More great rankings, an outsider on our Ch.42 revisions, rethinking METRO, and more
My backlog of smaller miscellaneous items is at an all time high (over 50!), so prepare for a deluge as I try to clear it out over the next few weeks:
“Houston has gained broad acceptance as a top-tier market,” said Greg Kraus, managing director at Atlanta-based Invesco Ltd. (IVZ), a global adviser for pension clients including QSuper Ltd., an Australian fund for public-service workers. “It’s reflected in job growth, more gas refineries, more oil out of the Houston port and a true international feeling.”
"Houston, up 4.8%. Texas' largest city is big in the energy industry -- and not just in the traditional areas of oil and gas. It's also seeing gains in newer areas, such as wind and solar. Health care and aerospace are other major industries in town. Houston has an interconnected bikeway network over 300 miles long spanning across 500 square miles, so commuters can get past gridlock while getting healthy on their way to work. In their free time, residents can enjoy a rich, multicultural arts community."
"For the $75,000-annual-income hypothetical family, the highest total tax rate is in Bridgeport, Conn., where the family would pay $16,105, or 21.5 percent, of its income in taxes.
The lowest rate at the $75,000 income level is in Cheyenne, Wyo., where the family would pay nearly $2,808 in taxes, or 3.7 percent of its income.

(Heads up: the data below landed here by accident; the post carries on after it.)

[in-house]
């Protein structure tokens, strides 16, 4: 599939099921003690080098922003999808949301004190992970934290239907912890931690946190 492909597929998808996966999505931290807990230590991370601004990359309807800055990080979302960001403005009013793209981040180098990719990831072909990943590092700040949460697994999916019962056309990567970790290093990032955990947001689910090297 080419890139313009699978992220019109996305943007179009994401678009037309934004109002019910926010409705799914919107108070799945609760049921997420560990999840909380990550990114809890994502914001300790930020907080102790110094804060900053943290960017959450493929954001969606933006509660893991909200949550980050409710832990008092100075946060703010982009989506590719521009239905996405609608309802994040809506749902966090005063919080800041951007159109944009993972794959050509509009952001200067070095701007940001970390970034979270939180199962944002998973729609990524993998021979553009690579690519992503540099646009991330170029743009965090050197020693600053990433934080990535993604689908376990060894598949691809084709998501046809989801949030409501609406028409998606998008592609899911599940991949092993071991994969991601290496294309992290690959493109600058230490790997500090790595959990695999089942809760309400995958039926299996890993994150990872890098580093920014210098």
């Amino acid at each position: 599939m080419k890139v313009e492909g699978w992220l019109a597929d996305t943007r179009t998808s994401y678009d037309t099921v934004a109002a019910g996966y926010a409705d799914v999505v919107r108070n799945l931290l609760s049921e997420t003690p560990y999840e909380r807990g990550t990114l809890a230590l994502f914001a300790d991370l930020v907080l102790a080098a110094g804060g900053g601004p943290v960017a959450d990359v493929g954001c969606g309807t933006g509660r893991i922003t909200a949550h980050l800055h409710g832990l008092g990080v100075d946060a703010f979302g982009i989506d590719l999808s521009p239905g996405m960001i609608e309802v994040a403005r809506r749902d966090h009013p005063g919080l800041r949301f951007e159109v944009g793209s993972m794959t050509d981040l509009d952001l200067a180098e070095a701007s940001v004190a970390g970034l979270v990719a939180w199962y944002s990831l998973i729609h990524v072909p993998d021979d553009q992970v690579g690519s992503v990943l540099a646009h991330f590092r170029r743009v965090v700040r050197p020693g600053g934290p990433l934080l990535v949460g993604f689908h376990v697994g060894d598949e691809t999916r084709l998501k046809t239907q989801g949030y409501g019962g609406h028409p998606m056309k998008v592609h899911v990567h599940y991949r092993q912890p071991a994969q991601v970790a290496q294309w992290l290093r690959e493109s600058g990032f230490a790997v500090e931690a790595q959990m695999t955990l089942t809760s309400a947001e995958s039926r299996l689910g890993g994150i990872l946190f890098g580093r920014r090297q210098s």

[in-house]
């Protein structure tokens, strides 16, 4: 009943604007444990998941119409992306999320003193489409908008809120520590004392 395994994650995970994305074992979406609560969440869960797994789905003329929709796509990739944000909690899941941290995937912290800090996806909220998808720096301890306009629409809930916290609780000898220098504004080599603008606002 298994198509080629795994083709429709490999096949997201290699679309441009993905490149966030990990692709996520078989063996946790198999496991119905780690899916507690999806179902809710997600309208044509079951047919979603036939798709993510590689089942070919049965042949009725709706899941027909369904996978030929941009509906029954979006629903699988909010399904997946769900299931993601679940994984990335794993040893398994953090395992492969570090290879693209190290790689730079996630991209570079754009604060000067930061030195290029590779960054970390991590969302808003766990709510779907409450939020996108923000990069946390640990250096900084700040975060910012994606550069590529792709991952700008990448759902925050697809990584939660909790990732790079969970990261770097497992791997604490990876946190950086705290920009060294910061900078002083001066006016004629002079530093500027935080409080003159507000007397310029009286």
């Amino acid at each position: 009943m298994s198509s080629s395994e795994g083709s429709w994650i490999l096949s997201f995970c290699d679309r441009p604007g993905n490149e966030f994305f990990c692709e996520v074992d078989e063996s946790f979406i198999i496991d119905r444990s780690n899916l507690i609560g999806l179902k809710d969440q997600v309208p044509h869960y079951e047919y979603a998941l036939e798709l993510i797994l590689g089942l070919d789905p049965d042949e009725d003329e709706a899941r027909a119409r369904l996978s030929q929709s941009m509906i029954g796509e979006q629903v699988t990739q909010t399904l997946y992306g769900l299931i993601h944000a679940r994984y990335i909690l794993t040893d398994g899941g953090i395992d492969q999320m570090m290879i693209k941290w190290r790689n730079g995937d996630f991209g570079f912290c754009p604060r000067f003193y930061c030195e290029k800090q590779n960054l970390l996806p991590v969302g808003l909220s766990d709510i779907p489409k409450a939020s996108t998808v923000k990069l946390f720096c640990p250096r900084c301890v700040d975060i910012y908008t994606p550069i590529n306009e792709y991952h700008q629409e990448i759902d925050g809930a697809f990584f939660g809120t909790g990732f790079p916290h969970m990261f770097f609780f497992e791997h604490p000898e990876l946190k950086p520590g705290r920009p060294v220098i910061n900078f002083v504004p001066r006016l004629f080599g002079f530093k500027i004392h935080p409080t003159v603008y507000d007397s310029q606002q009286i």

In Houston, the same hypothetical family would pay $4,333 in taxes, or 5.8 percent of its income, making it 47th in the list of 51 cities.
The tax burden that is looked at in the study includes state and local taxes on income, residential property, sales and vehicles. The vehicle tax incorporates the gasoline tax, registration fees, excise tax and the personal property tax."
Finally, dear readers, please fill out this Urban Houston Framework survey
about what tools the city should and should not use in getting certain kinds of dense, urban development from developers. I found some of the tools reasonable, and some to be overreach, and if you read my blog, you probably have a thoughtful opinion on these topics the city should know about.
Labels: affordability, density, development, economy, growth, land-use regulation, Metro, port, rankings